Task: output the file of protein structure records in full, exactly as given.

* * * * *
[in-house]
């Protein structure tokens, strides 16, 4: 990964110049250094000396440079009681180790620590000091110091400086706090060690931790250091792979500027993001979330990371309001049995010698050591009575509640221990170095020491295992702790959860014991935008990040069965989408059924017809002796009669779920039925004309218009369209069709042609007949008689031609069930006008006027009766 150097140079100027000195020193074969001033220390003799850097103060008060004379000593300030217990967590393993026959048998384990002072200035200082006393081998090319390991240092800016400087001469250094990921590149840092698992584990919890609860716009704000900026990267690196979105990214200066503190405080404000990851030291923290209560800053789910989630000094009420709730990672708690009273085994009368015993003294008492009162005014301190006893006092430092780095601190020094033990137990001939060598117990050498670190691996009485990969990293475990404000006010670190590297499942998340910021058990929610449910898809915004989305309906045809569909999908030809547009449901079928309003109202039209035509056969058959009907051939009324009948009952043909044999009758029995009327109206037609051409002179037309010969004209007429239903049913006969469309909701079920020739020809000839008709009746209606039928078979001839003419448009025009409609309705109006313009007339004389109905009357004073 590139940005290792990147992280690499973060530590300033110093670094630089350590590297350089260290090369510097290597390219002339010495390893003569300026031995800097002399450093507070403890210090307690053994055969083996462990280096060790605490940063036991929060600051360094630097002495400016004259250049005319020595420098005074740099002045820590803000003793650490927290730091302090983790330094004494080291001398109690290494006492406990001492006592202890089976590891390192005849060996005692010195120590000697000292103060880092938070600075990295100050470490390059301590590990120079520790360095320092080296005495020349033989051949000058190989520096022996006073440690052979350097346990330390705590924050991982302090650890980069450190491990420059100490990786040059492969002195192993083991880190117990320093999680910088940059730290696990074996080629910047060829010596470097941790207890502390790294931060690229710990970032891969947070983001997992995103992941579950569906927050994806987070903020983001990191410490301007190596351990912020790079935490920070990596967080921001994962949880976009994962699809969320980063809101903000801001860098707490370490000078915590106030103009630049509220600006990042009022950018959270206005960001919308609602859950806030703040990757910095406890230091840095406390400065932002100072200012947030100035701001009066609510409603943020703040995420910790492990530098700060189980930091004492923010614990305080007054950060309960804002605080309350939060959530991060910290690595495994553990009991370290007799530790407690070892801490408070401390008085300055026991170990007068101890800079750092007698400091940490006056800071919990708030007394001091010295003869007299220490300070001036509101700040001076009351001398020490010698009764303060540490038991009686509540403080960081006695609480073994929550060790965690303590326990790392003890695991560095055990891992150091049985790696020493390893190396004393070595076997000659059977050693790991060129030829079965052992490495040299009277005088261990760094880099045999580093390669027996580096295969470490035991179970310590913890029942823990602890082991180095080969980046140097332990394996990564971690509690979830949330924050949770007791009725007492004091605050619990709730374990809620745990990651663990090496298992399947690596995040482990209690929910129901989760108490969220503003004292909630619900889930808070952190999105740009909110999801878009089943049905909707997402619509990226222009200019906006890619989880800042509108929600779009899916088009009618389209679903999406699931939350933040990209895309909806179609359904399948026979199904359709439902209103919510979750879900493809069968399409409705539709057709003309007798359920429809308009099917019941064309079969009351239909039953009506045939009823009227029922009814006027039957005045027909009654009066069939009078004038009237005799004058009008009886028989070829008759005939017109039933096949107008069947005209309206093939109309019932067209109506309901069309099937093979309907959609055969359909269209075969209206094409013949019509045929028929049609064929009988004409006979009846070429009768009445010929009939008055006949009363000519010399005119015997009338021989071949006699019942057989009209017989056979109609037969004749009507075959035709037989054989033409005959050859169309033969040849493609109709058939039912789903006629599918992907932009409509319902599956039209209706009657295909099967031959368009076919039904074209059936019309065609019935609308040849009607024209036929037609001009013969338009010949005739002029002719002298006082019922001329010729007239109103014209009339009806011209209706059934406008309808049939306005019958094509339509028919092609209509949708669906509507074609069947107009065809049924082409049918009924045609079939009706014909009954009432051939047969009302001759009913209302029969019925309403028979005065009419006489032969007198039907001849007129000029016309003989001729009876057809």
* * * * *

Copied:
[in-house]
């Protein structure tokens, strides 16, 4: 990964110049250094000396440079009681180790620590000091110091400086706090060690931790250091792979500027993001979330990371309001049995010698050591009575509640221990170095020491295992702790959860014991935008990040069965989408059924017809002796009669779920039925004309218009369209069709042609007949008689031609069930006008006027009766 150097140079100027000195020193074969001033220390003799850097103060008060004379000593300030217990967590393993026959048998384990002072200035200082006393081998090319390991240092800016400087001469250094990921590149840092698992584990919890609860716009704000900026990267690196979105990214200066503190405080404000990851030291923290209560800053789910989630000094009420709730990672708690009273085994009368015993003294008492009162005014301190006893006092430092780095601190020094033990137990001939060598117990050498670190691996009485990969990293475990404000006010670190590297499942998340910021058990929610449910898809915004989305309906045809569909999908030809547009449901079928309003109202039209035509056969058959009907051939009324009948009952043909044999009758029995009327109206037609051409002179037309010969004209007429239903049913006969469309909701079920020739020809000839008709009746209606039928078979001839003419448009025009409609309705109006313009007339004389109905009357004073 590139940005290792990147992280690499973060530590300033110093670094630089350590590297350089260290090369510097290597390219002339010495390893003569300026031995800097002399450093507070403890210090307690053994055969083996462990280096060790605490940063036991929060600051360094630097002495400016004259250049005319020595420098005074740099002045820590803000003793650490927290730091302090983790330094004494080291001398109690290494006492406990001492006592202890089976590891390192005849060996005692010195120590000697000292103060880092938070600075990295100050470490390059301590590990120079520790360095320092080296005495020349033989051949000058190989520096022996006073440690052979350097346990330390705590924050991982302090650890980069450190491990420059100490990786040059492969002195192993083991880190117990320093999680910088940059730290696990074996080629910047060829010596470097941790207890502390790294931060690229710990970032891969947070983001997992995103992941579950569906927050994806987070903020983001990191410490301007190596351990912020790079935490920070990596967080921001994962949880976009994962699809969320980063809101903000801001860098707490370490000078915590106030103009630049509220600006990042009022950018959270206005960001919308609602859950806030703040990757910095406890230091840095406390400065932002100072200012947030100035701001009066609510409603943020703040995420910790492990530098700060189980930091004492923010614990305080007054950060309960804002605080309350939060959530991060910290690595495994553990009991370290007799530790407690070892801490408070401390008085300055026991170990007068101890800079750092007698400091940490006056800071919990708030007394001091010295003869007299220490300070001036509101700040001076009351001398020490010698009764303060540490038991009686509540403080960081006695609480073994929550060790965690303590326990790392003890695991560095055990891992150091049985790696020493390893190396004393070595076997000659059977050693790991060129030829079965052992490495040299009277005088261990760094880099045999580093390669027996580096295969470490035991179970310590913890029942823990602890082991180095080969980046140097332990394996990564971690509690979830949330924050949770007791009725007492004091605050619990709730374990809620745990990651663990090496298992399947690596995040482990209690929910129901989760108490969220503003004292909630619900889930808070952190999105740009909110999801878009089943049905909707997402619509990226222009200019906006890619989880800042509108929600779009899916088009009618389209679903999406699931939350933040990209895309909806179609359904399948026979199904359709439902209103919510979750879900493809069968399409409705539709057709003309007798359920429809308009099917019941064309079969009351239909039953009506045939009823009227029922009814006027039957005045027909009654009066069939009078004038009237005799004058009008009886028989070829008759005939017109039933096949107008069947005209309206093939109309019932067209109506309901069309099937093979309907959609055969359909269209075969209206094409013949019509045929028929049609064929009988004409006979009846070429009768009445010929009939008055006949009363000519010399005119015997009338021989071949006699019942057989009209017989056979109609037969004749009507075959035709037989054989033409005959050859169309033969040849493609109709058939039912789903006629599918992907932009409509319902599956039209209706009657295909099967031959368009076919039904074209059936019309065609019935609308040849009607024209036929037609001009013969338009010949005739002029002719002298006082019922001329010729007239109103014209009339009806011209209706059934406008309808049939306005019958094509339509028919092609209509949708669906509507074609069947107009065809049924082409049918009924045609079939009706014909009954009432051939047969009302001759009913209302029969019925309403028979005065009419006489032969007198039907001849007129000029016309003989001729009876057809």